Tuesday, July 17, 2007

Writing in the ER

There's an interesting interview with Chuck Palaniuk on a CBC show called The Hour. He said that he has written every one of his books in public: in airports, gyms and health clubs, in hospital emergency rooms. Here's what he said about writing in the ER (I transcribed it rather quickly, so it's not entirely word for word accurate):

Emergency rooms are filled with emotion. Every time you get to a really dramatic scene, you just look around and say, OK, that is what my character is doing with her hands. You have all of this physical business to choose from. Plus, you have people calling the taxi after their father has just died of cancer. You have this fantastic stressed language; you're steeping in this incredible stew of emotional reactions.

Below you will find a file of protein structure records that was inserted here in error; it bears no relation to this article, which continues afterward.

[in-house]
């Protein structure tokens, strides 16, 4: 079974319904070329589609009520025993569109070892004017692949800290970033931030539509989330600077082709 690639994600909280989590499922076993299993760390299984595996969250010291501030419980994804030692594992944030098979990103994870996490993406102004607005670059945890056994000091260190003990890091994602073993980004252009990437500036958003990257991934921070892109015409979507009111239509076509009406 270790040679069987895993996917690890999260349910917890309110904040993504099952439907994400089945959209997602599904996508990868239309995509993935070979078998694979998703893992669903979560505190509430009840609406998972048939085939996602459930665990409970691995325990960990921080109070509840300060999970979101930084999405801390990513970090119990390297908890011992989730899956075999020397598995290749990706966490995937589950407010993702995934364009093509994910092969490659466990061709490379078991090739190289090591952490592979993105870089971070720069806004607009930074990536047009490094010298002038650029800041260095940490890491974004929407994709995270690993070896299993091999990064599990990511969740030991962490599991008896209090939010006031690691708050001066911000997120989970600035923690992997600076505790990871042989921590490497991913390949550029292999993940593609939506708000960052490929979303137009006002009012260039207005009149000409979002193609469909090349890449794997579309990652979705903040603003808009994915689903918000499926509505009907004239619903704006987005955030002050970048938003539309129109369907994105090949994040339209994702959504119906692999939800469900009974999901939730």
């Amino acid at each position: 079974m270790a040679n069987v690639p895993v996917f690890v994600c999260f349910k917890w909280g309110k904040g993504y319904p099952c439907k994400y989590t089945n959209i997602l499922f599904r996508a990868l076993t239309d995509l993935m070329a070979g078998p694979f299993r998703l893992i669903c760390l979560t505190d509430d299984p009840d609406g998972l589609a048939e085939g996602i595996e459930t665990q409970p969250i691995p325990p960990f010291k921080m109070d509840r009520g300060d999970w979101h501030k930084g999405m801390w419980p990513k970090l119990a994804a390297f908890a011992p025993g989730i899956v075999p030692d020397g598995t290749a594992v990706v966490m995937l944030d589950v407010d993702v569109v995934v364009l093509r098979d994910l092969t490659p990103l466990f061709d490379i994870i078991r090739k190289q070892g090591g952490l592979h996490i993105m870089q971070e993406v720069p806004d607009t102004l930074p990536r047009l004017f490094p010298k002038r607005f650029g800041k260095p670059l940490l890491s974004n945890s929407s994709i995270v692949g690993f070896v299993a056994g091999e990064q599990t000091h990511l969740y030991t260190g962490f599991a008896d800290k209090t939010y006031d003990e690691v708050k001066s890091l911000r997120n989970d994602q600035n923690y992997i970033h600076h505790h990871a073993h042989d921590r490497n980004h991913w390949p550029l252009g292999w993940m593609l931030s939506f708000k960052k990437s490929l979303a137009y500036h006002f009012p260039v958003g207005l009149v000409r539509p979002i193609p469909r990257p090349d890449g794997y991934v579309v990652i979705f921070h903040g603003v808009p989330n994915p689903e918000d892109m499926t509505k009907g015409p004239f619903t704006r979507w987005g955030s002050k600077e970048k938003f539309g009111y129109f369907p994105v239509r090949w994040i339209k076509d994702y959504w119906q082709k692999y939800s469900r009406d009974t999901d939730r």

I think that's brilliant, if a little creepy. But that's what fiction writers do, isn't it? We observe others and we take what we can use: the crooked teeth that show when the homeless man smiles, the way a particular teenager moves as he slouches across the room. We're vultures and proud of it.

Listen to the interview if you have 11 minutes to spare. He tells a hysterically funny anecdote involving fake severed bloody arms about 3/4 of the way through.

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